Not for this this reviewer though.

John V.

Now, back to getting enough heat into the 1:8 Trevithick Dredger Engine.

I have made a grate to place into the firebox, and which will replace the gas burner, which has proved to be inadequate, despite many, many experiments with improving it.  So here is the grate.

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Putting a rather unpleasant book to good use.

The holes in the grate are tapered, with the smallest part of the holes uppermost.  The fold at the back is to prevent coal being pushed off.  The taper is to prevent clogging the holes with clinker, and possibly to improve the velocity of air flow through the fire.

And how did I drill so many small holes so neatly?

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CNC of course.  Took about 45 minutes.

But after that I had a conversation with Stuart Tankard.  He reckons that I will do no better with coal than I have with propane to date.   Hmmm.   Might give it a go anyway.

Stuart’s suggestion is to try one of these….

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It is 50mm diameter, has a large jet (0.81mm diameter) and has a fearsome flame.  Looks more like a silver soldering torch.  If I use it I might get a flame coming out of the chimney.  Hope that it does not melt the silver solder.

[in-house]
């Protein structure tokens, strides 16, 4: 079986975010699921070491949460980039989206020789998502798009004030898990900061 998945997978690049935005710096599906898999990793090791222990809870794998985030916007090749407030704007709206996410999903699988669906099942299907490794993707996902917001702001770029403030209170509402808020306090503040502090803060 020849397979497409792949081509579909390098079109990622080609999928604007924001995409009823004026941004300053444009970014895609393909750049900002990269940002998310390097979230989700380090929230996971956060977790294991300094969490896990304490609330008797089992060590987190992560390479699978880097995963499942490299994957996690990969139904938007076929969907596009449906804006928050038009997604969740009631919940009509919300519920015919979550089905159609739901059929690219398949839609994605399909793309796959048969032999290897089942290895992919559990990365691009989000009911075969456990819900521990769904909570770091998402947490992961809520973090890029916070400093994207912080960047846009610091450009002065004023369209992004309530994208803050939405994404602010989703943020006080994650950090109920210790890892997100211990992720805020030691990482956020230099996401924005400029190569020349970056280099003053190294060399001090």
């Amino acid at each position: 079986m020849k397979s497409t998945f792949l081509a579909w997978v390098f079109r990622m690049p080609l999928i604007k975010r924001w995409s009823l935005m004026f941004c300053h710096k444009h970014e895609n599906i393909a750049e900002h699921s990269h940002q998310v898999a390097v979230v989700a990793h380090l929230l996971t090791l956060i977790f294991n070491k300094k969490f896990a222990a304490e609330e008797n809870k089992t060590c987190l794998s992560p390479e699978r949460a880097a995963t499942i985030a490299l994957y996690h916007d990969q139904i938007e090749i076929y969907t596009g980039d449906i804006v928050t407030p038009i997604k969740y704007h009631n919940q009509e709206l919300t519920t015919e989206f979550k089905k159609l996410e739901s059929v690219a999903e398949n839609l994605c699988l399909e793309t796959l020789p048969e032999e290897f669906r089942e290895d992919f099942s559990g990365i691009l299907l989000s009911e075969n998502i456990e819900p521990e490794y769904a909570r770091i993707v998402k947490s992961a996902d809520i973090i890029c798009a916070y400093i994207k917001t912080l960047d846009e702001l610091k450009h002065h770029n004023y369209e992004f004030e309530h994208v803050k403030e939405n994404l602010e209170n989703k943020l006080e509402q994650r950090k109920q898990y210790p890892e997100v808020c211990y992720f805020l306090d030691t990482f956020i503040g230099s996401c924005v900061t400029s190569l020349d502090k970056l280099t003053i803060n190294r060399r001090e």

Hydrostatic Trevithick Boiler Test

This is a video showing how I performed the hydrostatic test on the boiler.

The engine is currently being made, but not at the time of the video.

The test is to hold water at double the working pressure of the boiler, for 20-30 minutes, checking for bulging or distortion of any of the components, and any significant leaks.  Any leaks would need to be fixed, but for the boiler certification, as long as the pressure can be maintained for the duration of test, that is OK.

The working pressure of this boiler will be 50psi, but the minimum pressure in the AMBSC code is 60psi, so the hydrostatic test will be done at 120psi.   As you will see in the video, the pressure reached 140psi at times.